On a timeline of public safety innovation and advancements, 2012 will be marked as a blockbuster year. The creation of the National Public Safety Broadband Network (NPSBN) and forward movement in next-generation 911 (NG911) are a 180-degree turn from what we faced a few years ago. And it’s about time. When I interact with young firefighters and police officers, it’s clear they’ve moved past what agencies provide and have little faith in their department’s technological capabilities. Even while on duty, these first responders are routinely using the very devices many are saying are not reliable or robust enough.

As I look at all the new LTE devices being made today in prototype, I find that I have the same questions about them as I do for iPads, ultralight Netbooks, hardened cell phones and other technologies. Yet the very nature of new technology is uncertain. We are never entirely sure what will work and what will need to be worked on further until a device is placed in a real-world setting – and encounters real-world pitfalls. Public safety agencies must accept this uncertainty and embrace the possibilities instead of looking through the lens of “what I use now is fine.” Once we all begin to accept these changes in technology, industry application will be limitless.

Take, for example, an undercover officer walking down a street with the latest smartphone. But this ordinary smartphone takes on an extraordinary dimension because it’s connected through the NPSBN. With this device, the officer has access to tailored applications that offer speech-to-text translation, full-time location tracking instead of just in emergencies, and real-time video distributed from networks around the city.

Similarly, a firefighter could receive valuable information while en route to a building fire. Technology applications could improve situational awareness by providing that firefighter with current building plans annotated with the incident report, live video feeds from security cameras, and mapping data that tracks the expected arrival times and routes of all responding units. Commands could be sent in real time when deploying each unit around the building. All of this would dramatically cut the response time at the scene because everyone would know what to do before they arrived.

The NPSBN and technological advances also bring big changes to rural areas. Gone are the days of a state trooper patrolling lonely stretches of two-lane and gravel roads with limited to no radio coverage. Instead, patrol vehicles would be equipped with the latest NPSBN router, which would act as the ultimate “gap filler” by automatically changing networks to ensure reliable coverage. Situational awareness would be maintained and the officer would have a lifeline to access information and call for backup when needed.

Every one of these situations demonstrates why we need new technology for first responders. Public safety desperately needs the innovation that’s available in commercial mobile broadband to be leveraged into specific technology improvements for police, fire and EMS. We’ve finally taken the step toward a nationwide LTE network for first responders. Now let’s get the latest technology that can work with it.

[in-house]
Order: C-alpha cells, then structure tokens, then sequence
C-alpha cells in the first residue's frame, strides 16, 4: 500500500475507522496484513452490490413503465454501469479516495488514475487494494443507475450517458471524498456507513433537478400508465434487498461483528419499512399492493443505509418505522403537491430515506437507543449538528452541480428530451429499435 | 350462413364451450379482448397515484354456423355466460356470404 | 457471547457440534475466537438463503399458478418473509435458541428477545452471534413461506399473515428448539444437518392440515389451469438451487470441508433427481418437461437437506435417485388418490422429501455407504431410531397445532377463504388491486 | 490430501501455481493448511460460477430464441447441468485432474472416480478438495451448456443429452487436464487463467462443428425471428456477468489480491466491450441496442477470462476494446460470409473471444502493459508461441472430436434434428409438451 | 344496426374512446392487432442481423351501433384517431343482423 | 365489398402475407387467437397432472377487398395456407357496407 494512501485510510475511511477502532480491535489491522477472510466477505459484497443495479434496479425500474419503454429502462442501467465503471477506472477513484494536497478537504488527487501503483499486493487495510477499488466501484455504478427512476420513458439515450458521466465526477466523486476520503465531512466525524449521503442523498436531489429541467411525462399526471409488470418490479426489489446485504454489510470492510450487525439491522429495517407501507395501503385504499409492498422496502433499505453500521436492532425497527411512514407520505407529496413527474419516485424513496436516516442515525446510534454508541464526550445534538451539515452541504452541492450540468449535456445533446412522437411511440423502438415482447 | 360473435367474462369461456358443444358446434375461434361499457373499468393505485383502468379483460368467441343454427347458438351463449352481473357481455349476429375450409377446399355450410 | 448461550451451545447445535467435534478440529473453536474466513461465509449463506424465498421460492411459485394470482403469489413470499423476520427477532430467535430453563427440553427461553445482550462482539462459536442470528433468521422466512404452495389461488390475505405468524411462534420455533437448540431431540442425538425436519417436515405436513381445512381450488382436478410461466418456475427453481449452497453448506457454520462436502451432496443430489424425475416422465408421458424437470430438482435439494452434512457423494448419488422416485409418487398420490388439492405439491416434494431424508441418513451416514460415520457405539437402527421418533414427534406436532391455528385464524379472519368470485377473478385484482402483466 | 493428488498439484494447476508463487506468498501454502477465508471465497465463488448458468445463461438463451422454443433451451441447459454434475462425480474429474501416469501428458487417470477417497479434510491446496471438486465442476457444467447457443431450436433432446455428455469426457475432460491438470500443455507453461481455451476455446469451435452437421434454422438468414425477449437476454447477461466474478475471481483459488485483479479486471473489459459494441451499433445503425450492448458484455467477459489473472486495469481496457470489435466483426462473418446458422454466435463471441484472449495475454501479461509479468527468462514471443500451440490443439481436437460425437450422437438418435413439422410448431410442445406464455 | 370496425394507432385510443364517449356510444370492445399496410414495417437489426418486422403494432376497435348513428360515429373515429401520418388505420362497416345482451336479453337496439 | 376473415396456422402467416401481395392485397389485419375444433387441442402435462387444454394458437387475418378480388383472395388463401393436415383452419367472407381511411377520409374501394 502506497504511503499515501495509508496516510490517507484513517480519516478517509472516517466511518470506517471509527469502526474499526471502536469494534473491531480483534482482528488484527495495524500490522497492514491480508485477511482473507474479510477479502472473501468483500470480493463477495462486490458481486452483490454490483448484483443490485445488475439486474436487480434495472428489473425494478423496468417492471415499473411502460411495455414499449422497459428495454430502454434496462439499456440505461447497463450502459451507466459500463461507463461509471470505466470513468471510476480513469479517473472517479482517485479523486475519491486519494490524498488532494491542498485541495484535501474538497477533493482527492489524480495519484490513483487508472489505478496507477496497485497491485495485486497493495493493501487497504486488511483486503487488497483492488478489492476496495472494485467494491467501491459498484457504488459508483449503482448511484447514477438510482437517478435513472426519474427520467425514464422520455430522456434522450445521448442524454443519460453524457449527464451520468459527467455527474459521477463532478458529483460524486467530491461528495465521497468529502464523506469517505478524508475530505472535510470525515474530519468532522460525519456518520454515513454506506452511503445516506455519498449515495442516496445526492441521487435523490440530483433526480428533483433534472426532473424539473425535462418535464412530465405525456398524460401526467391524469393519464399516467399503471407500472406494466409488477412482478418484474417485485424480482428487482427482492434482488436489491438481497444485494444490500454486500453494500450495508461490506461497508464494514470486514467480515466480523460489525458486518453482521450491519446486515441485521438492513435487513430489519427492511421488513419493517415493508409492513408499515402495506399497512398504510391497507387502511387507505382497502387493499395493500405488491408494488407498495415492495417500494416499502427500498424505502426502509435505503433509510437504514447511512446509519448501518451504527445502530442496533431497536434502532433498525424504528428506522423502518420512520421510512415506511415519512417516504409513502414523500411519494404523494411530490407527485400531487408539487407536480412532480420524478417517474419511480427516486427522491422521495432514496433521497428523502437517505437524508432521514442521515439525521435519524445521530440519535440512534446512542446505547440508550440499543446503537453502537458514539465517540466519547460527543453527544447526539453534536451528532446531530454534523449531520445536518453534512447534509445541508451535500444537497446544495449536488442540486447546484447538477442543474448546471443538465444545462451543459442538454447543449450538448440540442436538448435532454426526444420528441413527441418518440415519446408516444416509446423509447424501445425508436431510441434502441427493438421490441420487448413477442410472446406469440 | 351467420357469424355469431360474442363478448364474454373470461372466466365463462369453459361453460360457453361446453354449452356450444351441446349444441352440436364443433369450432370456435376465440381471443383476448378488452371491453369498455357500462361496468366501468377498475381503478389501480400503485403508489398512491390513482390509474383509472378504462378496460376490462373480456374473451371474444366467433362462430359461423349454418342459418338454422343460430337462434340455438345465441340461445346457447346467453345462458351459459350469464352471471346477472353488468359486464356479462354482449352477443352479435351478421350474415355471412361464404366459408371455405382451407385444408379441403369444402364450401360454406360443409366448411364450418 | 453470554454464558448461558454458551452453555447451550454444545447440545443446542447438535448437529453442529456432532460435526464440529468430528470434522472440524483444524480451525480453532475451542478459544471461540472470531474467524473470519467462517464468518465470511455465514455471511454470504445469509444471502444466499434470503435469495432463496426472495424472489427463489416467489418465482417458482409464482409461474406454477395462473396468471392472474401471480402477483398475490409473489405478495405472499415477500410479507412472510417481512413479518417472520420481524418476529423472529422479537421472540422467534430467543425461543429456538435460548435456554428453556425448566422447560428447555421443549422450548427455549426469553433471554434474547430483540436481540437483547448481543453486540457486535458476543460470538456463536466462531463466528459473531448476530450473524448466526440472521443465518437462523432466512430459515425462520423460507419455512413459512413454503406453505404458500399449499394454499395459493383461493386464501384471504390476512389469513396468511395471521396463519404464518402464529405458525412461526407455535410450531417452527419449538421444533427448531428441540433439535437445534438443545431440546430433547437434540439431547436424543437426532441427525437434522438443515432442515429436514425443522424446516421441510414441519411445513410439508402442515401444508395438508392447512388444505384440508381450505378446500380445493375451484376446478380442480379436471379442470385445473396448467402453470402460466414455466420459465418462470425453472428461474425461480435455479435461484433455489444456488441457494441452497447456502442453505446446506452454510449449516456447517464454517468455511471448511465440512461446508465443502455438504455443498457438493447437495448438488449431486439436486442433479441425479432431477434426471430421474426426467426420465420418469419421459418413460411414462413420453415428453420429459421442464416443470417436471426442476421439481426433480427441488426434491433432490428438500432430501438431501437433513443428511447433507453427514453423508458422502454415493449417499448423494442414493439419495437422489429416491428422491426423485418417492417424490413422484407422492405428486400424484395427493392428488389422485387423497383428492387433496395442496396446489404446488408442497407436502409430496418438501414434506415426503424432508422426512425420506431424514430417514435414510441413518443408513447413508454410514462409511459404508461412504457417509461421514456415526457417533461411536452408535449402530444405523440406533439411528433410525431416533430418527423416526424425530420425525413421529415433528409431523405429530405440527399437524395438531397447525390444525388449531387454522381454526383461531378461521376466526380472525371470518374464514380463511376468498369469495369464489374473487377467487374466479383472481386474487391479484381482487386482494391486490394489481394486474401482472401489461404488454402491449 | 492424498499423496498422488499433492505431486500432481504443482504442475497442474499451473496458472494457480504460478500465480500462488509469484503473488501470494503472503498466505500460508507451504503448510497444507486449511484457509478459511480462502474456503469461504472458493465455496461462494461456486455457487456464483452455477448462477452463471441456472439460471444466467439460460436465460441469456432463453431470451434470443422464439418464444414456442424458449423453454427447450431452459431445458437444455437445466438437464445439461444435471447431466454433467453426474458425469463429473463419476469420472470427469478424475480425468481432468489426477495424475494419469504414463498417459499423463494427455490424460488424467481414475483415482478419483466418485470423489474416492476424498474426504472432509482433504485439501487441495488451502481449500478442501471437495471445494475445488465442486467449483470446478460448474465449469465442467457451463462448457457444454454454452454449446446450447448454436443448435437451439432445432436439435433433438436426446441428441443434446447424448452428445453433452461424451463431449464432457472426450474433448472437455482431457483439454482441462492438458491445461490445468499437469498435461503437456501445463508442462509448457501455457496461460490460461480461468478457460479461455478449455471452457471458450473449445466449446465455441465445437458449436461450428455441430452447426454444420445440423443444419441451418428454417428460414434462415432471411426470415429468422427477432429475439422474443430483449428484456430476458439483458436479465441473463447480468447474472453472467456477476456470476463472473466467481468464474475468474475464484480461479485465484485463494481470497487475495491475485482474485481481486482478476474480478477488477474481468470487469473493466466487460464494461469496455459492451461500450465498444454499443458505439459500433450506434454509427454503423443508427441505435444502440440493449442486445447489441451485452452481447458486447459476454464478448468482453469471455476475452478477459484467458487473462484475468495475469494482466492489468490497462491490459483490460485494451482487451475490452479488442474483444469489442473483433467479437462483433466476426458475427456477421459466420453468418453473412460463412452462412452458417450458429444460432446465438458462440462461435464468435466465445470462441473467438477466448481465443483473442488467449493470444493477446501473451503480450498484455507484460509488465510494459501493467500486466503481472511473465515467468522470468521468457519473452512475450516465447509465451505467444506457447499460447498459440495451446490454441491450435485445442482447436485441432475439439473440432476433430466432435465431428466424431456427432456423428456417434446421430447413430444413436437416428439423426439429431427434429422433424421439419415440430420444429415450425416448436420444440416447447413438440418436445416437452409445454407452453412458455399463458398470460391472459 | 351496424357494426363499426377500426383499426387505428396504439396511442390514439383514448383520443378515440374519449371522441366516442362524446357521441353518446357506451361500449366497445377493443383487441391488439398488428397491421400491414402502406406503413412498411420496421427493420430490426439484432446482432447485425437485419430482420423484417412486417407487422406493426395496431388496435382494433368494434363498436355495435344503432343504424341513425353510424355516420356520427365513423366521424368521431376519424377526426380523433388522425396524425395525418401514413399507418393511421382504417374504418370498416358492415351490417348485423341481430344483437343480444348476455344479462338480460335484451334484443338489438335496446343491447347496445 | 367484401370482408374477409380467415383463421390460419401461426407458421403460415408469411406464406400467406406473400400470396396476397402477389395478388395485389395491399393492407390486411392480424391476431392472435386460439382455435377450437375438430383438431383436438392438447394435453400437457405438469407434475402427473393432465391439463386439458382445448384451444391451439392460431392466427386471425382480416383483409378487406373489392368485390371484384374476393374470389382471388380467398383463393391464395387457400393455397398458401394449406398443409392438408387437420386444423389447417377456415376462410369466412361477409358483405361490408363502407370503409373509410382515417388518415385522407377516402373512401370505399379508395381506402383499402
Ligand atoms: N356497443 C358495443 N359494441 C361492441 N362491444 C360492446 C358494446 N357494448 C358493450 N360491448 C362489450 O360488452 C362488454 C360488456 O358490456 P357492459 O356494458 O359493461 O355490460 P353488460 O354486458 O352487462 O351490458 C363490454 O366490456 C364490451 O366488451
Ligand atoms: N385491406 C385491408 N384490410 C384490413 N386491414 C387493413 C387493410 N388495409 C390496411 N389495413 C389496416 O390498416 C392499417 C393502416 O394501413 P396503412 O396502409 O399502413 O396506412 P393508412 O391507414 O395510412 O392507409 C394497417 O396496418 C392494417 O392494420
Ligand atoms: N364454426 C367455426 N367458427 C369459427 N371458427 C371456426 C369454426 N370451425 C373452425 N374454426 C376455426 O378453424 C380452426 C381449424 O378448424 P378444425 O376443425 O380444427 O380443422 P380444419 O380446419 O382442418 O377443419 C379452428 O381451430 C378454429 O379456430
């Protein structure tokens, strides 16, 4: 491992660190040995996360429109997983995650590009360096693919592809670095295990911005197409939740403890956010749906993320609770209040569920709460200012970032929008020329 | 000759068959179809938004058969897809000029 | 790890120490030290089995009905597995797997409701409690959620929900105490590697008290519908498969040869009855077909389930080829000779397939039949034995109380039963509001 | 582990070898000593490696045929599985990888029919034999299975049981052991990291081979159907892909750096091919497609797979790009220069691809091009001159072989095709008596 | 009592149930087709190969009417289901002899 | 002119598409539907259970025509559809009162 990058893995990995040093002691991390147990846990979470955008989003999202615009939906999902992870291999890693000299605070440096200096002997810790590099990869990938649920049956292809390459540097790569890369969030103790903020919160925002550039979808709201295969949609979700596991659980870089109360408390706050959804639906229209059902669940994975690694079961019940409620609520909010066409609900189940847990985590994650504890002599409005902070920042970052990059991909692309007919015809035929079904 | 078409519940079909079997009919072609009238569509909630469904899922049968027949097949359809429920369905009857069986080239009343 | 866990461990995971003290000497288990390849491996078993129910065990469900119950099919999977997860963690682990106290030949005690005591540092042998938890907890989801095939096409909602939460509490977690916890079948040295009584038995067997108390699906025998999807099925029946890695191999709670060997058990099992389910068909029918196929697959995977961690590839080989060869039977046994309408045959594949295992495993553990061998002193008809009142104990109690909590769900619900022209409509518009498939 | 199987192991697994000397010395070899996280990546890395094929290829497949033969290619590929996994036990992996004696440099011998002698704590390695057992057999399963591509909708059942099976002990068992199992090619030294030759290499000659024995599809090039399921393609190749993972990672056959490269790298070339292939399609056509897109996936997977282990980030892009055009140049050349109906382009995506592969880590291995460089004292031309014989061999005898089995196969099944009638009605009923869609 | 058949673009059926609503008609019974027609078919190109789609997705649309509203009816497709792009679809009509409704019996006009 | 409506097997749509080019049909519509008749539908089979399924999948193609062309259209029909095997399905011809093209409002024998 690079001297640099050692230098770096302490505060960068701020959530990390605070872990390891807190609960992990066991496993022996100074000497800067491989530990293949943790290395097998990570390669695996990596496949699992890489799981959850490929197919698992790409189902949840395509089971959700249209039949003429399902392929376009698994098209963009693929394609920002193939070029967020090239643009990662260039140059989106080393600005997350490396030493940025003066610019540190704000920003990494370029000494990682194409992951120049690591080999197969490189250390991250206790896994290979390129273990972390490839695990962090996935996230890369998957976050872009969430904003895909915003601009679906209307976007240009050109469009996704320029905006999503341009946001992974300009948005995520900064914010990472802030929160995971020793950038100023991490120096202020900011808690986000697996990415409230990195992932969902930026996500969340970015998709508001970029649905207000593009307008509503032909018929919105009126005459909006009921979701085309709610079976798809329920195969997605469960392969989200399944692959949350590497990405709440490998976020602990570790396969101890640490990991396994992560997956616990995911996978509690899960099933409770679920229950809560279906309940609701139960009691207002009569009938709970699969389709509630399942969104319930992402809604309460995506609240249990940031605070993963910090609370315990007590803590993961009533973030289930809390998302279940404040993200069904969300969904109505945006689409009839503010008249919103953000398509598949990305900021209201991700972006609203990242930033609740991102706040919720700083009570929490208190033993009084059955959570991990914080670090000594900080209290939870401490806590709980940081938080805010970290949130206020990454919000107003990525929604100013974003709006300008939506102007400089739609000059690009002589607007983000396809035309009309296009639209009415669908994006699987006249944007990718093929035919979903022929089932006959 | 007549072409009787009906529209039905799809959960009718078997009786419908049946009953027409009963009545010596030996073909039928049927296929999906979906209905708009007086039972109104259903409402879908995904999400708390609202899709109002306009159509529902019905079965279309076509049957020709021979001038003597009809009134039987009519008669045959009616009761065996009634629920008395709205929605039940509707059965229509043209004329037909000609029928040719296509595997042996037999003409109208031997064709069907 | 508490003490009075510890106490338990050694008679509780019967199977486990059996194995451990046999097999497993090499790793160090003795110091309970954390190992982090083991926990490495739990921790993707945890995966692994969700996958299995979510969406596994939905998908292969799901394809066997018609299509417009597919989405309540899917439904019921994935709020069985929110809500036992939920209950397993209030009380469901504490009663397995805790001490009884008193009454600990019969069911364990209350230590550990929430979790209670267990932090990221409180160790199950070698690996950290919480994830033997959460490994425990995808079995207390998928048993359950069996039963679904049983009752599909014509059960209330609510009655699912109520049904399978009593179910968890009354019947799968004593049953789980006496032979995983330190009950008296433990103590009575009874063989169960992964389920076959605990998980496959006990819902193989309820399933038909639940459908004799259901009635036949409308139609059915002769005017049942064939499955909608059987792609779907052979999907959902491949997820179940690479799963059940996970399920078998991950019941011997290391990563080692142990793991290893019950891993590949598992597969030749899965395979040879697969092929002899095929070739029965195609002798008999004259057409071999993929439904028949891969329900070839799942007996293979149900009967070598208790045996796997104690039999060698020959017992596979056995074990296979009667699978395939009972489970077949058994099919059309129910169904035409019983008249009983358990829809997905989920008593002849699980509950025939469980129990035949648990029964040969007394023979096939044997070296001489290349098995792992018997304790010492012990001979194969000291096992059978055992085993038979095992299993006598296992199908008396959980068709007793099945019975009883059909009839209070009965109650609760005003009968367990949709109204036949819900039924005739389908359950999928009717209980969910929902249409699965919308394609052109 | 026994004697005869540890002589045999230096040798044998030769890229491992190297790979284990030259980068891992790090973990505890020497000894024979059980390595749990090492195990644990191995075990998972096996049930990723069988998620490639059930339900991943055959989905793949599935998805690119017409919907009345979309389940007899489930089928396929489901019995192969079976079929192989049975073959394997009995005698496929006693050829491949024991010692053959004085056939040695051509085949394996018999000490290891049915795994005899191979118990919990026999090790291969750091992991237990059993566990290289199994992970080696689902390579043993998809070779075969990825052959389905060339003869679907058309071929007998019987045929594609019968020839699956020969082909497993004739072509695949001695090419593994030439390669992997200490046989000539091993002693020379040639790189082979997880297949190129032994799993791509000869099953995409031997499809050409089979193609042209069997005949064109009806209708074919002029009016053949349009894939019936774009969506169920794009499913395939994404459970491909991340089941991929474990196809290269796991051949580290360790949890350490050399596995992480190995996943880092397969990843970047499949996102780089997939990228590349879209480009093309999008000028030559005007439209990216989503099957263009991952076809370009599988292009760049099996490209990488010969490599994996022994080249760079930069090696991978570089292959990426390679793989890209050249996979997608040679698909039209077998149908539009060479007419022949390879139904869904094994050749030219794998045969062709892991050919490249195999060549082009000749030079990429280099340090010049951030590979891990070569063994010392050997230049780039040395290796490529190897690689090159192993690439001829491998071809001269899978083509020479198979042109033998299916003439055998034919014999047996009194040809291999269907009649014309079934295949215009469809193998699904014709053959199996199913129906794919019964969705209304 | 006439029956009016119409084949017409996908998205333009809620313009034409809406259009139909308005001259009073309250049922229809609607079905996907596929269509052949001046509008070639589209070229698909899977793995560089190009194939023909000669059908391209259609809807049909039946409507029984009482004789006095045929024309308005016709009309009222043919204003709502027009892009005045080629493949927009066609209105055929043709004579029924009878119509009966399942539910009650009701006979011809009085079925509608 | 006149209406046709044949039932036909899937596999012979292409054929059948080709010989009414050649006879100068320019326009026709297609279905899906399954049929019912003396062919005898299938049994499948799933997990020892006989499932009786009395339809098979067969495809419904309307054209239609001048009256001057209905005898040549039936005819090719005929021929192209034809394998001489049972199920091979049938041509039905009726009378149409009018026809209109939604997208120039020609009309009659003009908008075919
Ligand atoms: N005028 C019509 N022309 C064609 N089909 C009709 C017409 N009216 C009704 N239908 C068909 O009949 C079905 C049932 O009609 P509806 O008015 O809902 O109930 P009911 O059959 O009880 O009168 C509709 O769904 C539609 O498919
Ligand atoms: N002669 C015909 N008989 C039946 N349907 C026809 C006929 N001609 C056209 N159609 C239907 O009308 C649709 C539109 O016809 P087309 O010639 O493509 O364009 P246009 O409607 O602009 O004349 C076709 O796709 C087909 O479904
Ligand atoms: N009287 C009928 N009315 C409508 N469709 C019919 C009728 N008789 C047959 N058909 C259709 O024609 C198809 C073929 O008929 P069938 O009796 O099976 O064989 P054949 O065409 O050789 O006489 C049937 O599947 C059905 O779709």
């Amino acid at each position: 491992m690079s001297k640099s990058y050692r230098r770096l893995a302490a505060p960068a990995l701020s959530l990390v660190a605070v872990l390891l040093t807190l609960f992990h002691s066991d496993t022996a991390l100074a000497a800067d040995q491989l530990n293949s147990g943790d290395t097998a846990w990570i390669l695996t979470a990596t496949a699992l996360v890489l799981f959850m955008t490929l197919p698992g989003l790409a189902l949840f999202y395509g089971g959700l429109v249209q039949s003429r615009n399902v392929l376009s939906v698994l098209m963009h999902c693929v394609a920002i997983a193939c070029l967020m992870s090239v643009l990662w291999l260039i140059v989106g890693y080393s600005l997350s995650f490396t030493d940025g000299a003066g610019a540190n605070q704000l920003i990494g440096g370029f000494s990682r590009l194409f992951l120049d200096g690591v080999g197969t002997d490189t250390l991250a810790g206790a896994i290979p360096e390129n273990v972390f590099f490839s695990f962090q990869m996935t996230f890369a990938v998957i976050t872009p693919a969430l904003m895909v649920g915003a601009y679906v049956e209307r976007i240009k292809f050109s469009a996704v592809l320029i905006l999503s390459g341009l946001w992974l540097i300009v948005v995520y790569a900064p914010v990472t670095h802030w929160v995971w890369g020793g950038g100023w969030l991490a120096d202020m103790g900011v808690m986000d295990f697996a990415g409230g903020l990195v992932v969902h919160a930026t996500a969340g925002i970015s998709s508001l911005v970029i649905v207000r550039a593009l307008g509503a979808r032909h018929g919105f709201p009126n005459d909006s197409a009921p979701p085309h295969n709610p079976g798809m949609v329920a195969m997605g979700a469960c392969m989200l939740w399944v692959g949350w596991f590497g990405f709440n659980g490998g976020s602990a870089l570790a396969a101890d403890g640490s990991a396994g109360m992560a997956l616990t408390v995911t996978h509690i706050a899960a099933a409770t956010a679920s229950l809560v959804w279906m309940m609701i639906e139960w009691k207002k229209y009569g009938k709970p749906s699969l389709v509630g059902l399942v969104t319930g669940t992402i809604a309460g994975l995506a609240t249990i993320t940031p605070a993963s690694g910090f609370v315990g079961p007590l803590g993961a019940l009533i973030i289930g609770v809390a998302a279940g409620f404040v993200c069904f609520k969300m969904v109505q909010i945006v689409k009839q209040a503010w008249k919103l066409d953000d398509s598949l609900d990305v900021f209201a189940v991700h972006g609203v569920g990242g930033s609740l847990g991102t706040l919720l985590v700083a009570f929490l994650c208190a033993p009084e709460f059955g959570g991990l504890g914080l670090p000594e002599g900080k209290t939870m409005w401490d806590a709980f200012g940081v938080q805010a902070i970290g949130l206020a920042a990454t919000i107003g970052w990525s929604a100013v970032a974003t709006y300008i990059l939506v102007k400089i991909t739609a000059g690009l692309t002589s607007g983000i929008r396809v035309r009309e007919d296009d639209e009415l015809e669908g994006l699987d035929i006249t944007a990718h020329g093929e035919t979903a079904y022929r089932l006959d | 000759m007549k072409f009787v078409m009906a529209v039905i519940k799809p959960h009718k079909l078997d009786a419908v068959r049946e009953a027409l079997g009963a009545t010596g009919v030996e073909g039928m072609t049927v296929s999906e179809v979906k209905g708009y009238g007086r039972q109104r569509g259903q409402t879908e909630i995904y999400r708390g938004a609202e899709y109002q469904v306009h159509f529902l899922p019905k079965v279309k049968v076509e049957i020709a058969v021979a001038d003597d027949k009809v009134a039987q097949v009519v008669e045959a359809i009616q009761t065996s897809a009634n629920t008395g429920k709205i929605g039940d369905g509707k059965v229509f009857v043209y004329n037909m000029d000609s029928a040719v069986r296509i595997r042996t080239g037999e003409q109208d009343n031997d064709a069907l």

What LEOs Must Know about New Facebook Privacy Settings

There’s good news and bad in the new Facebook policies, and much left to be seen

Facebook has made some significant changes to privacy settings. They’re rolling them out to all users over the next few days and weeks, and some of it is good news! But let’s start with the bad news.

Facebook is eliminating our ability to take ourselves out of public search. This is the checkbox that, when selected, prevented your Facebook profile from showing up in searches when the person doing the searching was using a search engine outside of Facebook.

When thinking of your personal profiles on Facebook–the ones you don’t use for police work–it might be a good idea to make a slight name change and rethink whether you want to post yourself in a profile photo.

Janita Docherty, a law enforcement professional in Australia is a leading authoring on officer safety on Facebook. She offers alternative advice as well.

“Click on your Profile picture–it will open to a larger view of the picture–under your name click on the audience icon, which is likely to be a World globe. … This will open a drop down box–change this to ‘Friends.'”

This doesn’t take it away from public view but sets it so your photo isn’t viewable as a larger image to anyone but your friends. It also prevents non-friends from seeing comments associated with it. Docherty adds, “It is imperative that police members who have a Facebook account do what they can to further protect themselves online. This action may also help safeguard the accounts of family and friends.”

There’s good news though and the best part for officer safety is that officers now have more control over photos other people post of them online. Facebook is giving us a Request and Removal tool. Within the “Photos of You” tab, Facebook is providing a direct to the poster tool to request photos be removed complete with a spot to explain why. If that doesn’t work, the same tool will allow us to remove tags of ourselves from multiple photos all at once.

Additionally, there’s a new shortcut to privacy settings. It’ll appear in the upper right corner next to “home” as shown in the image included here.

These changes will be rolling out between now and the end of the year. But, there’s more to these privacy changes. For details, see news of the changes directly from Facebook here.